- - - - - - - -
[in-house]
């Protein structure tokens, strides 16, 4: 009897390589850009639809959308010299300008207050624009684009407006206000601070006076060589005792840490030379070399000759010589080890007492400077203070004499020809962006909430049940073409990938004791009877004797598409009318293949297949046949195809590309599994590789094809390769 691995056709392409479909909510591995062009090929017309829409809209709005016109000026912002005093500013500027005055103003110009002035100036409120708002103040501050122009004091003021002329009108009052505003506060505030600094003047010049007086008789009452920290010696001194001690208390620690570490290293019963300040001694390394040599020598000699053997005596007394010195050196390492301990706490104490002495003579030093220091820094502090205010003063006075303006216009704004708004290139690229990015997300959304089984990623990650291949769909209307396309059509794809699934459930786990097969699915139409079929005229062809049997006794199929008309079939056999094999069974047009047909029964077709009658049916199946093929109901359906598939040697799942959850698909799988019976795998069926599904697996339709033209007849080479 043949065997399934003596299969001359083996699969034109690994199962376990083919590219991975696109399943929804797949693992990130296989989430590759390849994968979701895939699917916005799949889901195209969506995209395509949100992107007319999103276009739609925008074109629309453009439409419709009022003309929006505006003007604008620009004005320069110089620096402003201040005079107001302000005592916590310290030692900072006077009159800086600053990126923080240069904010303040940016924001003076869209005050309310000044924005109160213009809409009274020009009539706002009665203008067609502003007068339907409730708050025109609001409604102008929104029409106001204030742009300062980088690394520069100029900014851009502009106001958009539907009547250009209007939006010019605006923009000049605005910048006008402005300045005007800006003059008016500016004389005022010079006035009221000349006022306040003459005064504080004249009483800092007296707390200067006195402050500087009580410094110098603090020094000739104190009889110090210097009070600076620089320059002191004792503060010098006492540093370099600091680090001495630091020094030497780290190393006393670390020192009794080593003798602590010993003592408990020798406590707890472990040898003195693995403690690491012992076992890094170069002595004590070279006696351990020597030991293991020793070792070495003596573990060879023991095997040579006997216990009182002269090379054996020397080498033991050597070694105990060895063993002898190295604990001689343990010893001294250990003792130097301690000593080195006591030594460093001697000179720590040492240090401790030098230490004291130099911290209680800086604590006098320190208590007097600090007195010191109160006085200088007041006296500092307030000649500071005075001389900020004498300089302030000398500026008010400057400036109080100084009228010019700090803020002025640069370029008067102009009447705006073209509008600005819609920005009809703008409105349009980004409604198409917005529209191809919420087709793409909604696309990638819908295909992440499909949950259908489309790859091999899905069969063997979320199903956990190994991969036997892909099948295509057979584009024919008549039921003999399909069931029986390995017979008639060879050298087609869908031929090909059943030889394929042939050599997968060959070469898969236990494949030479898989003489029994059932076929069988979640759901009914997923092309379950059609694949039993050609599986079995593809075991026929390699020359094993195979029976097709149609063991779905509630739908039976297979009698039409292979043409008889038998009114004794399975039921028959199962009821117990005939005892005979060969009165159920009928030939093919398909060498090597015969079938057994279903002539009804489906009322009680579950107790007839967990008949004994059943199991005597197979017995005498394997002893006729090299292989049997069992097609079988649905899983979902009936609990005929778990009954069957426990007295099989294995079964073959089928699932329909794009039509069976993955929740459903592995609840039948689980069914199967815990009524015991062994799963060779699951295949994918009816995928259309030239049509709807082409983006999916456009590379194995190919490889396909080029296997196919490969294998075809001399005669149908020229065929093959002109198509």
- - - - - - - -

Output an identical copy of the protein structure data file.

[in-house]
């Protein structure tokens, strides 16, 4: 009897390589850009639809959308010299300008207050624009684009407006206000601070006076060589005792840490030379070399000759010589080890007492400077203070004499020809962006909430049940073409990938004791009877004797598409009318293949297949046949195809590309599994590789094809390769 691995056709392409479909909510591995062009090929017309829409809209709005016109000026912002005093500013500027005055103003110009002035100036409120708002103040501050122009004091003021002329009108009052505003506060505030600094003047010049007086008789009452920290010696001194001690208390620690570490290293019963300040001694390394040599020598000699053997005596007394010195050196390492301990706490104490002495003579030093220091820094502090205010003063006075303006216009704004708004290139690229990015997300959304089984990623990650291949769909209307396309059509794809699934459930786990097969699915139409079929005229062809049997006794199929008309079939056999094999069974047009047909029964077709009658049916199946093929109901359906598939040697799942959850698909799988019976795998069926599904697996339709033209007849080479 043949065997399934003596299969001359083996699969034109690994199962376990083919590219991975696109399943929804797949693992990130296989989430590759390849994968979701895939699917916005799949889901195209969506995209395509949100992107007319999103276009739609925008074109629309453009439409419709009022003309929006505006003007604008620009004005320069110089620096402003201040005079107001302000005592916590310290030692900072006077009159800086600053990126923080240069904010303040940016924001003076869209005050309310000044924005109160213009809409009274020009009539706002009665203008067609502003007068339907409730708050025109609001409604102008929104029409106001204030742009300062980088690394520069100029900014851009502009106001958009539907009547250009209007939006010019605006923009000049605005910048006008402005300045005007800006003059008016500016004389005022010079006035009221000349006022306040003459005064504080004249009483800092007296707390200067006195402050500087009580410094110098603090020094000739104190009889110090210097009070600076620089320059002191004792503060010098006492540093370099600091680090001495630091020094030497780290190393006393670390020192009794080593003798602590010993003592408990020798406590707890472990040898003195693995403690690491012992076992890094170069002595004590070279006696351990020597030991293991020793070792070495003596573990060879023991095997040579006997216990009182002269090379054996020397080498033991050597070694105990060895063993002898190295604990001689343990010893001294250990003792130097301690000593080195006591030594460093001697000179720590040492240090401790030098230490004291130099911290209680800086604590006098320190208590007097600090007195010191109160006085200088007041006296500092307030000649500071005075001389900020004498300089302030000398500026008010400057400036109080100084009228010019700090803020002025640069370029008067102009009447705006073209509008600005819609920005009809703008409105349009980004409604198409917005529209191809919420087709793409909604696309990638819908295909992440499909949950259908489309790859091999899905069969063997979320199903956990190994991969036997892909099948295509057979584009024919008549039921003999399909069931029986390995017979008639060879050298087609869908031929090909059943030889394929042939050599997968060959070469898969236990494949030479898989003489029994059932076929069988979640759901009914997923092309379950059609694949039993050609599986079995593809075991026929390699020359094993195979029976097709149609063991779905509630739908039976297979009698039409292979043409008889038998009114004794399975039921028959199962009821117990005939005892005979060969009165159920009928030939093919398909060498090597015969079938057994279903002539009804489906009322009680579950107790007839967990008949004994059943199991005597197979017995005498394997002893006729090299292989049997069992097609079988649905899983979902009936609990005929778990009954069957426990007295099989294995079964073959089928699932329909794009039509069976993955929740459903592995609840039948689980069914199967815990009524015991062994799963060779699951295949994918009816995928259309030239049509709807082409983006999916456009590379194995190919490889396909080029296997196919490969294998075809001399005669149908020229065929093959002109198509």